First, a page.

During our training it was constantly emphasized that in addition to this being the first project scheduled to “go into the field”, it was also considered highly critical to our government’s influence on the  African continent due to the fact that Nkrumah and Ghana were strongly “left-leaning” and well within the sphere of influence of the USSR. As such, great care was being taken in selecting the 51 volunteers from the initial group of 60 that came to the Berkeley training. One interesting research study that started during our training was a search for a method to use in selecting volunteers who would have a good chance of being successful, and to be applied in future Peace Corps projects. The study was under the direction of Dr. Brewster Smith, Director of the Institute for Human Behavior in Santa Cruz, California, and President of the American Psychological Association. He and his assistant, Rafael Ezekiel, taped interviews with each of us periodically during the training, the two years of service, and even in a time period following our return to the U.S. And the result? There apparently was no single profile, and that was demonstrated in an unpublished manuscript prepared by Dr. Smith; in it, he had chosen six different personality types exemplified by demonstrably successful volunteers. Smith and Ezekiel have kept in touch with the Ghana I group over the 50 years since the project, and have attended many of the reunions held periodically.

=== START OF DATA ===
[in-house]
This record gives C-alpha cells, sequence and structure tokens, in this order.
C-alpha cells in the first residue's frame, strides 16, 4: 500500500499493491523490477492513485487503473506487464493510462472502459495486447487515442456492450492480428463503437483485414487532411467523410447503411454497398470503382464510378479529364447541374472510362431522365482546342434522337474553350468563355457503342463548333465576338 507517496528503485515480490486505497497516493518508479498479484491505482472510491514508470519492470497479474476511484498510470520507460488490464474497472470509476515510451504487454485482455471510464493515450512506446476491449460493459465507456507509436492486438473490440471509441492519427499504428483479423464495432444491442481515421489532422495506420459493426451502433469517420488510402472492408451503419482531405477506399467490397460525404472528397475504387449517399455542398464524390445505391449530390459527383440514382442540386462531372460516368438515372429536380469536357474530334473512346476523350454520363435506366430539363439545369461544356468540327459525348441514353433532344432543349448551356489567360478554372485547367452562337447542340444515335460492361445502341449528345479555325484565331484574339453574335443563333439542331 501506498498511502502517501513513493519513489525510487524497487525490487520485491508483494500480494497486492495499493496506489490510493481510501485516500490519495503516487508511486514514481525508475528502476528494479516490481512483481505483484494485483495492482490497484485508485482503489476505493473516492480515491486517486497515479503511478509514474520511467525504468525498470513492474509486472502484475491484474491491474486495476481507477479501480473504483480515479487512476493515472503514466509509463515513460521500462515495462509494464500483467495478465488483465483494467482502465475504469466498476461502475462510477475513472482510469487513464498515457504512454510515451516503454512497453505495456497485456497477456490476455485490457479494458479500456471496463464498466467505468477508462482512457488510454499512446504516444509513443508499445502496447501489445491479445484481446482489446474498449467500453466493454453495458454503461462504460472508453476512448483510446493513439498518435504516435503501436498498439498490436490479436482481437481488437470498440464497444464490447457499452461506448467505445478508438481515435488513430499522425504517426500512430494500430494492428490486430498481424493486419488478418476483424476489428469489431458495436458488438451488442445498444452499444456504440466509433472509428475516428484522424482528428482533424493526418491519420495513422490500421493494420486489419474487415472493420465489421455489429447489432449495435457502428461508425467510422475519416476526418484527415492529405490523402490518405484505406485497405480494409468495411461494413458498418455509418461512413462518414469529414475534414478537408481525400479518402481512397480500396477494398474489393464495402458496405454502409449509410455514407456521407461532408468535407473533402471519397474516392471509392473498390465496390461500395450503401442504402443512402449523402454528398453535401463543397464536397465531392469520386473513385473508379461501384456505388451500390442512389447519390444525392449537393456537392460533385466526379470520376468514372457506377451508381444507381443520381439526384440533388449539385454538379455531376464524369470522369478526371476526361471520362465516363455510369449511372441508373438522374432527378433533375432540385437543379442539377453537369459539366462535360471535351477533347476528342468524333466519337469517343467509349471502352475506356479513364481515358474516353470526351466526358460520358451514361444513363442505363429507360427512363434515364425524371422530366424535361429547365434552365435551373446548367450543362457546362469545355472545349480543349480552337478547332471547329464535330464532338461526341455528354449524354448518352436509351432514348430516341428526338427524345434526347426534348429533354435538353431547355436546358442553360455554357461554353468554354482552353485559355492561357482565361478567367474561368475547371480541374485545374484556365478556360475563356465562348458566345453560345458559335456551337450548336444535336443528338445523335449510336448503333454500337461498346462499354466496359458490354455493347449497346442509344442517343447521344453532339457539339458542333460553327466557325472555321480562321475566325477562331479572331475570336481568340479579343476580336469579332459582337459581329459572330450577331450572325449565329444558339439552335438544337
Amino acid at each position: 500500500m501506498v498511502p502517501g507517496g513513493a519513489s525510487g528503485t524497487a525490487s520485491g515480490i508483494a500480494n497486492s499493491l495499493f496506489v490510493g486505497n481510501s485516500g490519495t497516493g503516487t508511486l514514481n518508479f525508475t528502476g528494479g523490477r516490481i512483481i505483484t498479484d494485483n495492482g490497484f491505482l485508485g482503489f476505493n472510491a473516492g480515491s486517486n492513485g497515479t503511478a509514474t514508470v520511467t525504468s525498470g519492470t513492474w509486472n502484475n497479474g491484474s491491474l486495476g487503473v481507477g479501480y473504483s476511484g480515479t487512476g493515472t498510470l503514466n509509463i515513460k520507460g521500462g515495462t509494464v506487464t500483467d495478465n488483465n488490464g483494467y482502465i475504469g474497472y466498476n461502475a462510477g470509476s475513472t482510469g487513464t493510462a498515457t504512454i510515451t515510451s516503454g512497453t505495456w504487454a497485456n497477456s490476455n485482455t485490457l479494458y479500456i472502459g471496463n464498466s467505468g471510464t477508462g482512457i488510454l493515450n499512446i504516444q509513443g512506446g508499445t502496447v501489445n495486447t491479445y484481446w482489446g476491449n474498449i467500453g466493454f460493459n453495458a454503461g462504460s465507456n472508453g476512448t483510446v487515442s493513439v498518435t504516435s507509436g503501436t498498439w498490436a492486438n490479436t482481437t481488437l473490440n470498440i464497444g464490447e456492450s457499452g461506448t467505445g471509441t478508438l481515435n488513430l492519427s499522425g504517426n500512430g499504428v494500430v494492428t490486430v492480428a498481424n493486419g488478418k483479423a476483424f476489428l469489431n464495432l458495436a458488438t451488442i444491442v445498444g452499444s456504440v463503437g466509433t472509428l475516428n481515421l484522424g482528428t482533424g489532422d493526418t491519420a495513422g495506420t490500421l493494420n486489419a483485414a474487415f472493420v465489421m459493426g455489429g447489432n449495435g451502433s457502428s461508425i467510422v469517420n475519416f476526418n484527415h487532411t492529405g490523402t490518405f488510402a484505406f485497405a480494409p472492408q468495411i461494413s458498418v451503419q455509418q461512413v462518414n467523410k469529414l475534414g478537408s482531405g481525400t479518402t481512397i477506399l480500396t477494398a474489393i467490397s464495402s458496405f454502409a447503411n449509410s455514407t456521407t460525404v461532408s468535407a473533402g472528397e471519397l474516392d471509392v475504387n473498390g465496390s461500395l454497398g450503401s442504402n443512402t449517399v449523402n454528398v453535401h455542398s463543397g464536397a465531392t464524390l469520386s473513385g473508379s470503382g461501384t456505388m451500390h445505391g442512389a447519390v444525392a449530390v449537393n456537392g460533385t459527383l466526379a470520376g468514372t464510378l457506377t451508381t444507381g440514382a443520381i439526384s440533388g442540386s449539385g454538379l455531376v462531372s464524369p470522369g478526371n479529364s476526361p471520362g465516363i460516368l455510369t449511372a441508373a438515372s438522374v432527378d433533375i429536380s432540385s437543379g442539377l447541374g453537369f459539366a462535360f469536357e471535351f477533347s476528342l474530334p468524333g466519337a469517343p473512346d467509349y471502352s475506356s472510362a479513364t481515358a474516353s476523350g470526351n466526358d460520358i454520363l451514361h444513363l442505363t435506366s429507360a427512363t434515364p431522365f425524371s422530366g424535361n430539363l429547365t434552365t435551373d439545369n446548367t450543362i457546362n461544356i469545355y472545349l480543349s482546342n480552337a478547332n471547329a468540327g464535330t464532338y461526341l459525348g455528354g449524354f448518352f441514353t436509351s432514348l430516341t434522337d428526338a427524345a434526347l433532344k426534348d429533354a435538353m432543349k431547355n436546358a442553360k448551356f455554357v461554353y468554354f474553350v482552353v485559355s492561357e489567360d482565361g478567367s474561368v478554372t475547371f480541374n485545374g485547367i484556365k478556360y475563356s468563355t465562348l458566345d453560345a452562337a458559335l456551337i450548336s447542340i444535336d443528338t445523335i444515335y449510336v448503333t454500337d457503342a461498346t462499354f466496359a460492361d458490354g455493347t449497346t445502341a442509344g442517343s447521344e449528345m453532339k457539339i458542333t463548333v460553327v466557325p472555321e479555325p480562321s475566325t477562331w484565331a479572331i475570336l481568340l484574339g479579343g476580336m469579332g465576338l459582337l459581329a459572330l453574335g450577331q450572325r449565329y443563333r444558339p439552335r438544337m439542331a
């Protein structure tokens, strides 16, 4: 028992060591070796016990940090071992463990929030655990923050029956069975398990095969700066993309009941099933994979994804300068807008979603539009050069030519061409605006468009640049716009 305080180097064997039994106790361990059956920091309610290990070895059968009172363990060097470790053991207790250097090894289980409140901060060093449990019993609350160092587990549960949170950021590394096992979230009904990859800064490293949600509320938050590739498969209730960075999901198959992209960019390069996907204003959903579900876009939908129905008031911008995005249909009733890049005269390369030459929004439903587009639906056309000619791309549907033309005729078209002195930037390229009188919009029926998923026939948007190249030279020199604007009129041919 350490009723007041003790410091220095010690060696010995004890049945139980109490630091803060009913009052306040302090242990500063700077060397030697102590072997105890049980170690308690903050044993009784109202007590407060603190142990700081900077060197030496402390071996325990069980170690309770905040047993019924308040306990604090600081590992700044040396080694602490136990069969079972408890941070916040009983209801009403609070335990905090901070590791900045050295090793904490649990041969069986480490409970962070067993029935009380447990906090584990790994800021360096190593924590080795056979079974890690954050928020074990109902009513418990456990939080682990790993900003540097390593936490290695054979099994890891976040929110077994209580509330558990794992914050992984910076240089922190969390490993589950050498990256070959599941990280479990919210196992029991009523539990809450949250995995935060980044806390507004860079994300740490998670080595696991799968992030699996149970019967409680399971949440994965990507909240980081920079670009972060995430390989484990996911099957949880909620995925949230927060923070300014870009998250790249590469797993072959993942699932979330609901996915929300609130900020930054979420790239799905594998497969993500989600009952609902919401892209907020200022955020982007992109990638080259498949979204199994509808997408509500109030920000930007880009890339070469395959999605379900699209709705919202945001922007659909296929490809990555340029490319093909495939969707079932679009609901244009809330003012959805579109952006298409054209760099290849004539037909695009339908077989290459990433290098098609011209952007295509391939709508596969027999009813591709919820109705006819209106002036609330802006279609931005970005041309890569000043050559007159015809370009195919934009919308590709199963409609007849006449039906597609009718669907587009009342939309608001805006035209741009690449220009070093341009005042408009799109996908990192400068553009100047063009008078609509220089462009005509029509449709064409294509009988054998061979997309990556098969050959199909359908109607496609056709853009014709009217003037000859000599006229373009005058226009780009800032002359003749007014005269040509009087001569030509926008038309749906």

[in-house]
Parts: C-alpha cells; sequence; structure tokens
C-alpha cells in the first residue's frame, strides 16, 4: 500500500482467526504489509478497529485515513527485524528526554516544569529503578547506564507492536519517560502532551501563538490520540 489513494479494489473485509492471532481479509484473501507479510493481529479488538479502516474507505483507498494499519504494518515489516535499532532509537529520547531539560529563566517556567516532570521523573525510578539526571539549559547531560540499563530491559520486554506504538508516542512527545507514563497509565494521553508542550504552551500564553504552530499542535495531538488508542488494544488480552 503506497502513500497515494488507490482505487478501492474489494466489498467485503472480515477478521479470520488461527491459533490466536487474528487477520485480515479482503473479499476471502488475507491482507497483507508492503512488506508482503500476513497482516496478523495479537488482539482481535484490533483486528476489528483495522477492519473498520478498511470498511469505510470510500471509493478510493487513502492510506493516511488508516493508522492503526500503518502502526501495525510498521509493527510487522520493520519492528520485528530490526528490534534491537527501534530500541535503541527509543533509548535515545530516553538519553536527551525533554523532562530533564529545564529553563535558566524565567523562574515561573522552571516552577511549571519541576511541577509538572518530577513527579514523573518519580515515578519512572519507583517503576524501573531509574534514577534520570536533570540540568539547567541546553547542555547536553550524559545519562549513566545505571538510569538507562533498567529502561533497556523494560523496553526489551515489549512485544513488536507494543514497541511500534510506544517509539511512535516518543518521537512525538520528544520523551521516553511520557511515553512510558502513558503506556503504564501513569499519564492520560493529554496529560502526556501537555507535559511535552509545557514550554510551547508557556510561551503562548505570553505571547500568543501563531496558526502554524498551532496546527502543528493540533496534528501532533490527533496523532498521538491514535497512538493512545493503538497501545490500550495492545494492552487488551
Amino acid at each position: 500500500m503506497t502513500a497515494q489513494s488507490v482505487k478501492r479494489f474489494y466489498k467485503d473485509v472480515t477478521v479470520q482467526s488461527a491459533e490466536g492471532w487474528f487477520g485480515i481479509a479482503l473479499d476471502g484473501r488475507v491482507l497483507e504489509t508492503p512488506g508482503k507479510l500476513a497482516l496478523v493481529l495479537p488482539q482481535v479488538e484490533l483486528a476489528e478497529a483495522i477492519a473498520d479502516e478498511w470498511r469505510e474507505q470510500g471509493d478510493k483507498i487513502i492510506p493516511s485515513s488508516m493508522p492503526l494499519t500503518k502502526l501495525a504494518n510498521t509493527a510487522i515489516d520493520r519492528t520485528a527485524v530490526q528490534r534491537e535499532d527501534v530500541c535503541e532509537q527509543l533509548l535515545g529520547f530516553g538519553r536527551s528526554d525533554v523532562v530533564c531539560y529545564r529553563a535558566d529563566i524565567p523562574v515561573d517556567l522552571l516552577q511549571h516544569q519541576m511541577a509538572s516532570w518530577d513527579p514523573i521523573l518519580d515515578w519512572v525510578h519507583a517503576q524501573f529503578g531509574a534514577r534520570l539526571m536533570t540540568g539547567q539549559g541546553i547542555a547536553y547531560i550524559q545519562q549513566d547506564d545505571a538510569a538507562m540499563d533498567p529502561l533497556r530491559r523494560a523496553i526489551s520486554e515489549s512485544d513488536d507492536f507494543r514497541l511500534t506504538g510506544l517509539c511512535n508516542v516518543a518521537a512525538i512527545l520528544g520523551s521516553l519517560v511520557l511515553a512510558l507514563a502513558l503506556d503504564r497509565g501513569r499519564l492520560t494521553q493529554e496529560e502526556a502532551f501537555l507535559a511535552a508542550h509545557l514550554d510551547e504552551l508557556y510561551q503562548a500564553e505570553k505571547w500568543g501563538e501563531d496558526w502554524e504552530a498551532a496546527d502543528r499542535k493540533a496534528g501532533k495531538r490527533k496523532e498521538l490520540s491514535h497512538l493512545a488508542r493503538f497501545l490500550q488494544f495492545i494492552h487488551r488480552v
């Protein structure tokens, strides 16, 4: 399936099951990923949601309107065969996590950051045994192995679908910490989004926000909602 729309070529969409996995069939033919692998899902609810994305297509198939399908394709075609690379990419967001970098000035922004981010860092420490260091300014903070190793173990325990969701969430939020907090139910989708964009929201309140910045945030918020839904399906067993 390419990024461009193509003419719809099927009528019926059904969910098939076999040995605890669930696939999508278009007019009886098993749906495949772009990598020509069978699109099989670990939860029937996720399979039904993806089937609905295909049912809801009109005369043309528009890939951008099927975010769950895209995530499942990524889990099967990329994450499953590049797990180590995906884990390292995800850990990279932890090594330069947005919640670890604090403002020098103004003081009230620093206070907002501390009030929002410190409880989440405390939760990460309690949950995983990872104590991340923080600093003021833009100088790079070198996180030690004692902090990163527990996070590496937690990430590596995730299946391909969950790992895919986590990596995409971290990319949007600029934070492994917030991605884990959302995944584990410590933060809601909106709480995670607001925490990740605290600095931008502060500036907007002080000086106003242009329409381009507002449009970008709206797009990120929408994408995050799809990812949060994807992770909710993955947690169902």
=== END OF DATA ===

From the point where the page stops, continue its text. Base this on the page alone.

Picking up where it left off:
So, how does this fit with my Truman interview? As much as possible, the major presenters in our training had covered most aspects of Ghanaian History, culture, politics, language, health, and government. All of them were leaders in their fields—Robert Lystad- Anthropology, David Apter-Economics and Political Science, St. Clair Drake-Afro-American History and Race Relations, Gray Cowan-Columbia U. Teachers for West Africa—But little to help me provide a satisfactory answer to Ghanaian student questions like  “Why do you allow police dogs to attack Negros in some parts of your country?” The local newspapers quite regularly featured stories and photos depicting bigotry and violence against Afro-Americans, and my “callowness” forced me to rely on my abilities to relate to other people and to emphasize that “not everyone is like that” and that “there are big changes taking place in our country”, and other vanilla responses. This is where I departed from Mr. Truman, I suddenly realized that “you’re in a helluva shape if you DON’T think there are some things wrong with this country!” At the same time, I was struck by a thought, “Are our leaders blind? Here’s a President and, while he gets credit for having integrated the military, doesn’t he see the underlying nastiness and unjustified hatred?” I guess I was lucky to have been raised in a “racially neutral” household where swear words and racial slurs were taboo, and became reflected in my attitude toward acceptance of others. And that same acceptance I saw throughout all the members of our Ghana I group, be it race, religion, or ethnicity.